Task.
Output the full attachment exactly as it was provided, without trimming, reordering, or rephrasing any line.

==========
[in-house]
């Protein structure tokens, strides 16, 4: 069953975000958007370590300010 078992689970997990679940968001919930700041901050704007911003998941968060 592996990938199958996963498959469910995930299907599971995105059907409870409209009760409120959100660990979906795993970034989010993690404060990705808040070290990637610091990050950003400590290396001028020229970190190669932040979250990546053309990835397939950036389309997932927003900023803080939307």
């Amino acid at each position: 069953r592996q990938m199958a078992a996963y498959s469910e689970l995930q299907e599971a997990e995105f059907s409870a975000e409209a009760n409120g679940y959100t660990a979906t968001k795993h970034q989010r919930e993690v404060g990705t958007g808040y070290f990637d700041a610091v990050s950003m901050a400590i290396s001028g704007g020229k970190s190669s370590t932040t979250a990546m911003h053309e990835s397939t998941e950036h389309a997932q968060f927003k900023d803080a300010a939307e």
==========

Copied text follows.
[in-house]
């Protein structure tokens, strides 16, 4: 069953975000958007370590300010 078992689970997990679940968001919930700041901050704007911003998941968060 592996990938199958996963498959469910995930299907599971995105059907409870409209009760409120959100660990979906795993970034989010993690404060990705808040070290990637610091990050950003400590290396001028020229970190190669932040979250990546053309990835397939950036389309997932927003900023803080939307």
């Amino acid at each position: 069953r592996q990938m199958a078992a996963y498959s469910e689970l995930q299907e599971a997990e995105f059907s409870a975000e409209a009760n409120g679940y959100t660990a979906t968001k795993h970034q989010r919930e993690v404060g990705t958007g808040y070290f990637d700041a610091v990050s950003m901050a400590i290396s001028g704007g020229k970190s190669s370590t932040t979250a990546m911003h053309e990835s397939t998941e950036h389309a997932q968060f927003k900023d803080a300010a939307e």